Curbing Software Piracy
GLOBALLY, SOFTWARE PIRACY HAS BECOME A MAJOR PROBLEM. SOFTWARE PIRACY WAS VALUED AT A RECORD US$63.4 BILLION LAST YEAR, UP FROM US$58.8 BILLION IN 2010 BY BUSINESS SOFTWARE ALLIANCE (BSA). ACCORDING TO BSA, THIS INCREASE IS ATTRIBUTED TO AN INCREASE IN PC SHIPMENTS TO DEVELOPING ECONOMIES WHERE SOFTWARE PIRACY RATES ARE AT THEIR HIGHEST.
One such developing economy is China where the problem is the most notable. Last year, a study conducted by BSA in conjunction with the International Data Corporation (IDC) and Ipsos Public Affairs, found that the software piracy market in China was valued at US$9 billion, three times more than legal software sales.
“Software piracy is a major issue, not just to the software market due to violations to intellectual property, but it can also be detrimental to users,” commented Kareem Tawansi, CEO of software development provider, Solentive Software.
“Pirated software copies often contain malware and spyware. For unsuspecting users who have pirated copies installed on their PC, they may be unaware that their personal information may be siphoned off to cyber criminals,” explained Tawansi.
Pirated software is widely available in IT malls in China. Pirated copies of Windows OS for example, are even installed on new PC’s to unsuspecting buyers, further exacerbating the problem. In an effort to curb piracy and protect consumers, Microsoft have decided to distribute the new Windows 8 OS through downloads on websites owned by Microsoft or through pre-installations on devices. This means that legal physical copies of Windows 8 OS will not be available in China.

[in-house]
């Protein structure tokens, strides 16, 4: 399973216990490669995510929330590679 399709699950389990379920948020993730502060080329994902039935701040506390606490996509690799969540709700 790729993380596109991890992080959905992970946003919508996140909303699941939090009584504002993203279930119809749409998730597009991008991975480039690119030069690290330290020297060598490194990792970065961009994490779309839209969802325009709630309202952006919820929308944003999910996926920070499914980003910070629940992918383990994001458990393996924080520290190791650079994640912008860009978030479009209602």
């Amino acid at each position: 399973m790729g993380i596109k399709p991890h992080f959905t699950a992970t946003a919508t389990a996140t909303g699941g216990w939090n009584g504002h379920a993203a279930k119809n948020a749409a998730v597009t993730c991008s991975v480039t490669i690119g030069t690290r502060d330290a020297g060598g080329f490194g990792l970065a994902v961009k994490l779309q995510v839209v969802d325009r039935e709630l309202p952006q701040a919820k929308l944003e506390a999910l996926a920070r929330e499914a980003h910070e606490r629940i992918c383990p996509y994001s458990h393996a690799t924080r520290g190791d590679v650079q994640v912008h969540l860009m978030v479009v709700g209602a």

“By taking on this distribution model, I believe that this will make it easier for consumers to know when they are purchasing a legal or illegal version of the OS. This will ultimately protect consumers’ PC’s from being infected by malware and spyware,” remarked Tawansi.
“Will this stop Windows 8 from being pirated in China? Probably not; it will only delay it at best. The important thing though is that consumers have a clear choice when it comes to whether they want to purchase a legal version that is safe or an illegal version that could cause them problems down the track,” offered Tawansi.
In Australia, software piracy was valued at US$739 million in 2011 by BSA. The study found that 23 per cent of new software installed on Australian computers was pirated. However, the trend in Australia has seen a decrease in software piracy over the last eight years.
“It is illegal to use pirated software in Australia. As a business owner, I would not condone the risk of using such software. On a bigger scale, software piracy negatively impacts the economy, software innovation and ultimately, the creation of new jobs,” concluded Tawansi.